"Here's where ActiveCare Network comes in," Brady said. And IBM.

ActiveCare's proprietary system, AccessPoint, uses IBM's WebSphere Business Events to coordinate the distribution and administration of biologic medicines to patients at some 10,0000 locations in the 38 states where pharmacists can give injections, at substantial cost savings. The company works with the facilities, using downtime to train nurses on procedures. Its online scheduling directs patients to locations nearest them at the time they can get treatment. Drugs can be tracked from prescription and delivery to administration with feedback to the prescribing physician. And, yeah, it saves money.

Company literature says that depending on the service, treatment fees are discounted 50% to 90% compared with treatment outside ACN's network.

"This is made possible because ACN leverages a health plan's negotiated specialty drug discount, eliminating drug markups, and provides services at a consistent and affordable rate, preventing costly hospital outpatient service fees," the company states.

Business activity monitoring technology and interactive dashboards is a big change coming.

Michele Cantara, analyst, Gartner Inc.

None of this would be possible without business event processing -- technology that can automatically track and analyze business conditions in real time and execute on that information.

Business event processing involves complex mathematics based on algorithms that produced many a Ph.D. thesis in the 1990s, and that are employed first and foremost by Wall Street trading firms to make an even bigger killing in the casino we call the stock exchange.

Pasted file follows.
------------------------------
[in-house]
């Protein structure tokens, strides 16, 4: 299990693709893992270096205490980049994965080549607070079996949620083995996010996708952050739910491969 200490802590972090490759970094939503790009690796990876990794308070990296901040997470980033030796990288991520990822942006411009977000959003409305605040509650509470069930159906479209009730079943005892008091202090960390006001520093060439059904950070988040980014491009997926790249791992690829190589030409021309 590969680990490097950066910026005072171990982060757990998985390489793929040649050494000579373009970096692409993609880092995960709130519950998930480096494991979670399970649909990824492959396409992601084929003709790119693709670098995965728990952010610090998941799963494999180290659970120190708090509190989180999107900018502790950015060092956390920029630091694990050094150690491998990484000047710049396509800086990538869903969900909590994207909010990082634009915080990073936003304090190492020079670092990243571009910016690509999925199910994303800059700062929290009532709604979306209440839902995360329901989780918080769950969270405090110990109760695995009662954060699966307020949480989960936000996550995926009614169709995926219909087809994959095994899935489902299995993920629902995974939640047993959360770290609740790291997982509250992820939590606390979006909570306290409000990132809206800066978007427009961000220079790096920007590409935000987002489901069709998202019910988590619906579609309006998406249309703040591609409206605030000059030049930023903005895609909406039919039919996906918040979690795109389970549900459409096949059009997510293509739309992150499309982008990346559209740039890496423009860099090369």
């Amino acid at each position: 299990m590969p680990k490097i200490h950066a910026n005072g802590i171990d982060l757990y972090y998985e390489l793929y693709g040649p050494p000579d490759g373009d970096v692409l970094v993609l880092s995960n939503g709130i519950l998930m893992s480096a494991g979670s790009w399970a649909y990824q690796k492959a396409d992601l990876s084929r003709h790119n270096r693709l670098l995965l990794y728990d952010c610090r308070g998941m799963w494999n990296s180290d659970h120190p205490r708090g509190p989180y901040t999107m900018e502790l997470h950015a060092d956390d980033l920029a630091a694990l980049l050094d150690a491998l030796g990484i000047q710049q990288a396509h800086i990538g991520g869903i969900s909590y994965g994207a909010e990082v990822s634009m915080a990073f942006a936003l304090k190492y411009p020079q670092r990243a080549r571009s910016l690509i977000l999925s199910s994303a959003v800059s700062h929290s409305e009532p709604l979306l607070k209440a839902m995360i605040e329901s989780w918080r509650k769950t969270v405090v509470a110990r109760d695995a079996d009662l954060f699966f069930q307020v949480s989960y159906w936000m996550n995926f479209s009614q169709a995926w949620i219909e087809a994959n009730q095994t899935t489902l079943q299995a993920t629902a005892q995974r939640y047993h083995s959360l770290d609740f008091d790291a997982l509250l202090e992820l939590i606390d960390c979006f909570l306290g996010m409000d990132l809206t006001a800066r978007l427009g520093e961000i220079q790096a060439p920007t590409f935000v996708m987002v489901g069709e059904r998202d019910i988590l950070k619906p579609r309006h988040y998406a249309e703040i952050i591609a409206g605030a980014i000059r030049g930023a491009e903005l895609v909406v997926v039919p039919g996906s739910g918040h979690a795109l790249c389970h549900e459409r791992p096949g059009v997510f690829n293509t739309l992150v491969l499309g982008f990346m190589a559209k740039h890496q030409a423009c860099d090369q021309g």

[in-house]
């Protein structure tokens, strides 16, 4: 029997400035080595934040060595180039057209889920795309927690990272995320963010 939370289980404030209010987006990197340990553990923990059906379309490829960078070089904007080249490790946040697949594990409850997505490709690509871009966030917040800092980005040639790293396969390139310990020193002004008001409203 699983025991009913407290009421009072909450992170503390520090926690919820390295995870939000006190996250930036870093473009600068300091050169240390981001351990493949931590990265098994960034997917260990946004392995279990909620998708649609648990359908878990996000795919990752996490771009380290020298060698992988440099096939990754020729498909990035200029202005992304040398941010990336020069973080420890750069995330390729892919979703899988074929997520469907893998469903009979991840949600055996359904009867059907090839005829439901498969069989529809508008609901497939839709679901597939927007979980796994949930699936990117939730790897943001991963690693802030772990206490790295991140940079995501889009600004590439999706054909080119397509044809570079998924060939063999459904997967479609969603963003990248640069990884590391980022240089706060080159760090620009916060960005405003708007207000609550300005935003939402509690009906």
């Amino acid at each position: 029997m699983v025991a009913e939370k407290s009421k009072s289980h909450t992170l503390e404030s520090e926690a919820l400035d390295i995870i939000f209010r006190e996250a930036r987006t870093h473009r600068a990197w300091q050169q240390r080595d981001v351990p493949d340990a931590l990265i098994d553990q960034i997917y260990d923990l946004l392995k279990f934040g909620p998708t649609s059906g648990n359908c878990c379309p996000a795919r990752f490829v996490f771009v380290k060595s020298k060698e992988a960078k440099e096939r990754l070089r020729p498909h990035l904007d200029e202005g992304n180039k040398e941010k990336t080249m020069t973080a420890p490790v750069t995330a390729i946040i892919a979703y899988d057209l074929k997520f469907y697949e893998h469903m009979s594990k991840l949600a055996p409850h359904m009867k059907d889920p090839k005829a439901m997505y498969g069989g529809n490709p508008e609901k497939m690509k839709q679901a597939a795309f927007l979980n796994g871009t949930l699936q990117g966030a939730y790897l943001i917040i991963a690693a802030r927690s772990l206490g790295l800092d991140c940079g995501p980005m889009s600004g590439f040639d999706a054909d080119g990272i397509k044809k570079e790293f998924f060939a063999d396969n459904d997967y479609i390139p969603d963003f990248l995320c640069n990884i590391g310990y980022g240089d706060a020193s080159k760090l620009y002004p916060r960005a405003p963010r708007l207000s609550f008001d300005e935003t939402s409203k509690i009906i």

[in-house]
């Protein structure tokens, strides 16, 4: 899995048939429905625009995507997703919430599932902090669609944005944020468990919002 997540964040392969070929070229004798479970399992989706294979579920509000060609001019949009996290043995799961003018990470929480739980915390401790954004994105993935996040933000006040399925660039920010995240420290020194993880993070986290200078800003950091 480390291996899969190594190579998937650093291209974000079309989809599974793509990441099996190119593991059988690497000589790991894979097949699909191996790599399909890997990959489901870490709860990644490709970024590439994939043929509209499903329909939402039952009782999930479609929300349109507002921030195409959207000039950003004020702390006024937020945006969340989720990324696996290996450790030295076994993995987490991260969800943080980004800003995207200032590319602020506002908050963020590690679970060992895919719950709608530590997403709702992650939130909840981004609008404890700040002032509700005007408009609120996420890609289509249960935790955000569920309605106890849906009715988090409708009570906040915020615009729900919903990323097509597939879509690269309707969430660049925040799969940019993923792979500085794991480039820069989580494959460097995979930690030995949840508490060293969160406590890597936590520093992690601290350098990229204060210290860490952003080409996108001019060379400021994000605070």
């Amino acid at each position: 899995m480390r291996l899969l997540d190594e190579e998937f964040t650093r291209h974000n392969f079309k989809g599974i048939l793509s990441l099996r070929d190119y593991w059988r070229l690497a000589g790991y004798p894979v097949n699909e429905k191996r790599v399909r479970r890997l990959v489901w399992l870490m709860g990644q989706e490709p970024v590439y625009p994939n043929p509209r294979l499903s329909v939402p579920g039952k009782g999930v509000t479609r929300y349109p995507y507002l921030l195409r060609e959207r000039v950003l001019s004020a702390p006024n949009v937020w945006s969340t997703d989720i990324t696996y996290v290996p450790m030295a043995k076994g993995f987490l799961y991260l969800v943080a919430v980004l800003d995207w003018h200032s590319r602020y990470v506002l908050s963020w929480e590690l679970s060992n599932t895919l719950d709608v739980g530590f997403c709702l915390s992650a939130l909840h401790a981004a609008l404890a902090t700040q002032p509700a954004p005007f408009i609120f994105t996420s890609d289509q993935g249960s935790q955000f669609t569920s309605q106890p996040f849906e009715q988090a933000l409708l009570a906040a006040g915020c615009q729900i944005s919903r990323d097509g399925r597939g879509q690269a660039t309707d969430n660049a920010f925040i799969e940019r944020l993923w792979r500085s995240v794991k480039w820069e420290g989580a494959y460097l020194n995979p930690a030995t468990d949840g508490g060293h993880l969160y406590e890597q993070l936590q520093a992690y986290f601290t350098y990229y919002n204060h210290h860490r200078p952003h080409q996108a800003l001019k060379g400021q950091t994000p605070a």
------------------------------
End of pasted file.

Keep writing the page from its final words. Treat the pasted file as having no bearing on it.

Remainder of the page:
But even businesses whose profits do not depend on making a trade a tiny fraction of a second faster than the player down the road will likely have to come to terms with business event processing, as digital business information from email, voicemail, radio frequency identification and other sources explodes. IBM estimates that there are now up to 72 quadrillion unique business events generated each day.

IBM claims to have a lock on BEP, with some 3,800 customers and 63.8% of the market. But it's not the only company that thinks BEP is the next big thing. The explosion in business events from internal and external is pushing a shift from what Gartner Inc. analyst Janelle Hill calls enterprise computing to global-class computing.

In the opening session at Gartner's BPM Summit this week in Washington, D.C., Hill and colleague Michele Cantara laid out the differences between business process management in the age of enterprise computing and global computing. The handmade, rock-solid, built-to-last computing of enterprise days is just not up to the constant change businesses must deal with today. CIOs need to build lightweight, open, outward-facing, good-enough solutions that can monitor and handle process change. And a component of those systems will be technology that captures and monitors business activity in real time, correlates the events and adjusts course accordingly.

"Business activity monitoring technology and interactive dashboards is a big change coming," Cantara said.

Let us know what you think about the story; email Linda Tucci, Senior News Writer.